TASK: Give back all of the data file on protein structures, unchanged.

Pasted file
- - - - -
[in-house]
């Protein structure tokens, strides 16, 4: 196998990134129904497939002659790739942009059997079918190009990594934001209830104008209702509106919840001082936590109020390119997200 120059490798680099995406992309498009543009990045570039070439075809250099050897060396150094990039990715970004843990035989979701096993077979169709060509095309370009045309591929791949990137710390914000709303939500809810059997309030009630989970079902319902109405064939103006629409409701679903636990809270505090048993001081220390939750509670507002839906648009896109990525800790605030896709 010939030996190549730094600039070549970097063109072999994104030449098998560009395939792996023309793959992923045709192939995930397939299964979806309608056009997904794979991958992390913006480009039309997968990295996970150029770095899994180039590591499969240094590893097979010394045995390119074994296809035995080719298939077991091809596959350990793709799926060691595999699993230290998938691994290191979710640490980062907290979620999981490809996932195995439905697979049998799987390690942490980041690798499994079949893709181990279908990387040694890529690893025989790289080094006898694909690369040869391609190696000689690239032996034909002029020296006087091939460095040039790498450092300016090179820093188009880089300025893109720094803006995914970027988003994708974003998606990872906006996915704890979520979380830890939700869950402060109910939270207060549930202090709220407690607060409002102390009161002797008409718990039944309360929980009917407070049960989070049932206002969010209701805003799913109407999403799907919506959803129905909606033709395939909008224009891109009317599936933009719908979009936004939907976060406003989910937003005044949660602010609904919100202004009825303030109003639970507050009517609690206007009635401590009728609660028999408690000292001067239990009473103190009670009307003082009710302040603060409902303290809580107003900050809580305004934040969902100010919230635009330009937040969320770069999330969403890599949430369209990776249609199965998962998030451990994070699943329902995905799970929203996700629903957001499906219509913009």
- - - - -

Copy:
[in-house]
């Protein structure tokens, strides 16, 4: 196998990134129904497939002659790739942009059997079918190009990594934001209830104008209702509106919840001082936590109020390119997200 120059490798680099995406992309498009543009990045570039070439075809250099050897060396150094990039990715970004843990035989979701096993077979169709060509095309370009045309591929791949990137710390914000709303939500809810059997309030009630989970079902319902109405064939103006629409409701679903636990809270505090048993001081220390939750509670507002839906648009896109990525800790605030896709 010939030996190549730094600039070549970097063109072999994104030449098998560009395939792996023309793959992923045709192939995930397939299964979806309608056009997904794979991958992390913006480009039309997968990295996970150029770095899994180039590591499969240094590893097979010394045995390119074994296809035995080719298939077991091809596959350990793709799926060691595999699993230290998938691994290191979710640490980062907290979620999981490809996932195995439905697979049998799987390690942490980041690798499994079949893709181990279908990387040694890529690893025989790289080094006898694909690369040869391609190696000689690239032996034909002029020296006087091939460095040039790498450092300016090179820093188009880089300025893109720094803006995914970027988003994708974003998606990872906006996915704890979520979380830890939700869950402060109910939270207060549930202090709220407690607060409002102390009161002797008409718990039944309360929980009917407070049960989070049932206002969010209701805003799913109407999403799907919506959803129905909606033709395939909008224009891109009317599936933009719908979009936004939907976060406003989910937003005044949660602010609904919100202004009825303030109003639970507050009517609690206007009635401590009728609660028999408690000292001067239990009473103190009670009307003082009710302040603060409902303290809580107003900050809580305004934040969902100010919230635009330009937040969320770069999330969403890599949430369209990776249609199965998962998030451990994070699943329902995905799970929203996700629903957001499906219509913009």